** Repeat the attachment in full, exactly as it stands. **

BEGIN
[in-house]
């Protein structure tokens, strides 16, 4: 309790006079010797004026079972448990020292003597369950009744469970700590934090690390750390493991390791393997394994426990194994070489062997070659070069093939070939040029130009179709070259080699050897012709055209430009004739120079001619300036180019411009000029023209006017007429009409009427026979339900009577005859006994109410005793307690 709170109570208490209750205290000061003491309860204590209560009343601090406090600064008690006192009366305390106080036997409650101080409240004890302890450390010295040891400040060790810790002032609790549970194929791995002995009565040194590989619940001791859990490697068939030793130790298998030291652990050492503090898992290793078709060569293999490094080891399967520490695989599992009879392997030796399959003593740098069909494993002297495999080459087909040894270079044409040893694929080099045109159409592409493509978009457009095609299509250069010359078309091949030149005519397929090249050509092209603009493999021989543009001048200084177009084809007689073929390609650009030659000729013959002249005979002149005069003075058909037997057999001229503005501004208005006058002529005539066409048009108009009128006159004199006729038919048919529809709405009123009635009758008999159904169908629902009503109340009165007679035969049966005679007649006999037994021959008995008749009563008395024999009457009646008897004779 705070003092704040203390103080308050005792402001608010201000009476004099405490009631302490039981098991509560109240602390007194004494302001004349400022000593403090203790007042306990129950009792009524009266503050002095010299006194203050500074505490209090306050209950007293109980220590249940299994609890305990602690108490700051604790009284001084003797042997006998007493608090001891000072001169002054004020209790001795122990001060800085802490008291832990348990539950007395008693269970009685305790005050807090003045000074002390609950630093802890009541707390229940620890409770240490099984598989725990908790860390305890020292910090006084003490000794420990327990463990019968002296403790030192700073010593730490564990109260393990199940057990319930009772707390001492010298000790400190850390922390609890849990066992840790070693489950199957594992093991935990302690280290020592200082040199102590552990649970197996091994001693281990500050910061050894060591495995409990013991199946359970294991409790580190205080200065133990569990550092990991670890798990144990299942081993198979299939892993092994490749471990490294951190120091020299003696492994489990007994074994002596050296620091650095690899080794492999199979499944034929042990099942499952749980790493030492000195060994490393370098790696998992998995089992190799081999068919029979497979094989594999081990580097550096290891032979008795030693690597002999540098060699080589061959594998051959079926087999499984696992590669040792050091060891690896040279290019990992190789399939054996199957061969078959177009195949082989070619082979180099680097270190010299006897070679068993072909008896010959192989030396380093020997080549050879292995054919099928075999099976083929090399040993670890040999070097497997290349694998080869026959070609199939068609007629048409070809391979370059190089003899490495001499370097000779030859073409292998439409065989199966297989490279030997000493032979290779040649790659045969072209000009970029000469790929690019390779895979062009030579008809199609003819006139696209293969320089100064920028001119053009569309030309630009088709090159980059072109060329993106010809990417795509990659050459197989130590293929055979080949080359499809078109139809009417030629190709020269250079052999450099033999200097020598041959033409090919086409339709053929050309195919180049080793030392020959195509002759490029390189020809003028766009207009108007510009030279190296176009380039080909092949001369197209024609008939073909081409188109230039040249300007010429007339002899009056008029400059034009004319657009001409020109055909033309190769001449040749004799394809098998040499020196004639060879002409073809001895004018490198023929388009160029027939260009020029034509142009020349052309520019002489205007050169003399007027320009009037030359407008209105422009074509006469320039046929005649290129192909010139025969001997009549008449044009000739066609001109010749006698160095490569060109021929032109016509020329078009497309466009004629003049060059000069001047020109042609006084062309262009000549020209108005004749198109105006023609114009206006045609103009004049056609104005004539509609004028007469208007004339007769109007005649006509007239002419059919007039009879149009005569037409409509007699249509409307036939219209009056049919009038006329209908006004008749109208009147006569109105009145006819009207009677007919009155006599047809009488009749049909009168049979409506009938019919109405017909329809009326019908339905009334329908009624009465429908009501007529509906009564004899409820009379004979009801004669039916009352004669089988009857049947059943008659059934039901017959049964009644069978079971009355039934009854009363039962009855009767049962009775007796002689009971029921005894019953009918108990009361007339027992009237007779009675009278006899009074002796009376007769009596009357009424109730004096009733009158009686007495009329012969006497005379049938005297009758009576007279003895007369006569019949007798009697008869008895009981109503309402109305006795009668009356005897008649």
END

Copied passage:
[in-house]
């Protein structure tokens, strides 16, 4: 309790006079010797004026079972448990020292003597369950009744469970700590934090690390750390493991390791393997394994426990194994070489062997070659070069093939070939040029130009179709070259080699050897012709055209430009004739120079001619300036180019411009000029023209006017007429009409009427026979339900009577005859006994109410005793307690 709170109570208490209750205290000061003491309860204590209560009343601090406090600064008690006192009366305390106080036997409650101080409240004890302890450390010295040891400040060790810790002032609790549970194929791995002995009565040194590989619940001791859990490697068939030793130790298998030291652990050492503090898992290793078709060569293999490094080891399967520490695989599992009879392997030796399959003593740098069909494993002297495999080459087909040894270079044409040893694929080099045109159409592409493509978009457009095609299509250069010359078309091949030149005519397929090249050509092209603009493999021989543009001048200084177009084809007689073929390609650009030659000729013959002249005979002149005069003075058909037997057999001229503005501004208005006058002529005539066409048009108009009128006159004199006729038919048919529809709405009123009635009758008999159904169908629902009503109340009165007679035969049966005679007649006999037994021959008995008749009563008395024999009457009646008897004779 705070003092704040203390103080308050005792402001608010201000009476004099405490009631302490039981098991509560109240602390007194004494302001004349400022000593403090203790007042306990129950009792009524009266503050002095010299006194203050500074505490209090306050209950007293109980220590249940299994609890305990602690108490700051604790009284001084003797042997006998007493608090001891000072001169002054004020209790001795122990001060800085802490008291832990348990539950007395008693269970009685305790005050807090003045000074002390609950630093802890009541707390229940620890409770240490099984598989725990908790860390305890020292910090006084003490000794420990327990463990019968002296403790030192700073010593730490564990109260393990199940057990319930009772707390001492010298000790400190850390922390609890849990066992840790070693489950199957594992093991935990302690280290020592200082040199102590552990649970197996091994001693281990500050910061050894060591495995409990013991199946359970294991409790580190205080200065133990569990550092990991670890798990144990299942081993198979299939892993092994490749471990490294951190120091020299003696492994489990007994074994002596050296620091650095690899080794492999199979499944034929042990099942499952749980790493030492000195060994490393370098790696998992998995089992190799081999068919029979497979094989594999081990580097550096290891032979008795030693690597002999540098060699080589061959594998051959079926087999499984696992590669040792050091060891690896040279290019990992190789399939054996199957061969078959177009195949082989070619082979180099680097270190010299006897070679068993072909008896010959192989030396380093020997080549050879292995054919099928075999099976083929090399040993670890040999070097497997290349694998080869026959070609199939068609007629048409070809391979370059190089003899490495001499370097000779030859073409292998439409065989199966297989490279030997000493032979290779040649790659045969072209000009970029000469790929690019390779895979062009030579008809199609003819006139696209293969320089100064920028001119053009569309030309630009088709090159980059072109060329993106010809990417795509990659050459197989130590293929055979080949080359499809078109139809009417030629190709020269250079052999450099033999200097020598041959033409090919086409339709053929050309195919180049080793030392020959195509002759490029390189020809003028766009207009108007510009030279190296176009380039080909092949001369197209024609008939073909081409188109230039040249300007010429007339002899009056008029400059034009004319657009001409020109055909033309190769001449040749004799394809098998040499020196004639060879002409073809001895004018490198023929388009160029027939260009020029034509142009020349052309520019002489205007050169003399007027320009009037030359407008209105422009074509006469320039046929005649290129192909010139025969001997009549008449044009000739066609001109010749006698160095490569060109021929032109016509020329078009497309466009004629003049060059000069001047020109042609006084062309262009000549020209108005004749198109105006023609114009206006045609103009004049056609104005004539509609004028007469208007004339007769109007005649006509007239002419059919007039009879149009005569037409409509007699249509409307036939219209009056049919009038006329209908006004008749109208009147006569109105009145006819009207009677007919009155006599047809009488009749049909009168049979409506009938019919109405017909329809009326019908339905009334329908009624009465429908009501007529509906009564004899409820009379004979009801004669039916009352004669089988009857049947059943008659059934039901017959049964009644069978079971009355039934009854009363039962009855009767049962009775007796002689009971029921005894019953009918108990009361007339027992009237007779009675009278006899009074002796009376007769009596009357009424109730004096009733009158009686007495009329012969006497005379049938005297009758009576007279003895007369006569019949007798009697008869008895009981109503309402109305006795009668009356005897008649």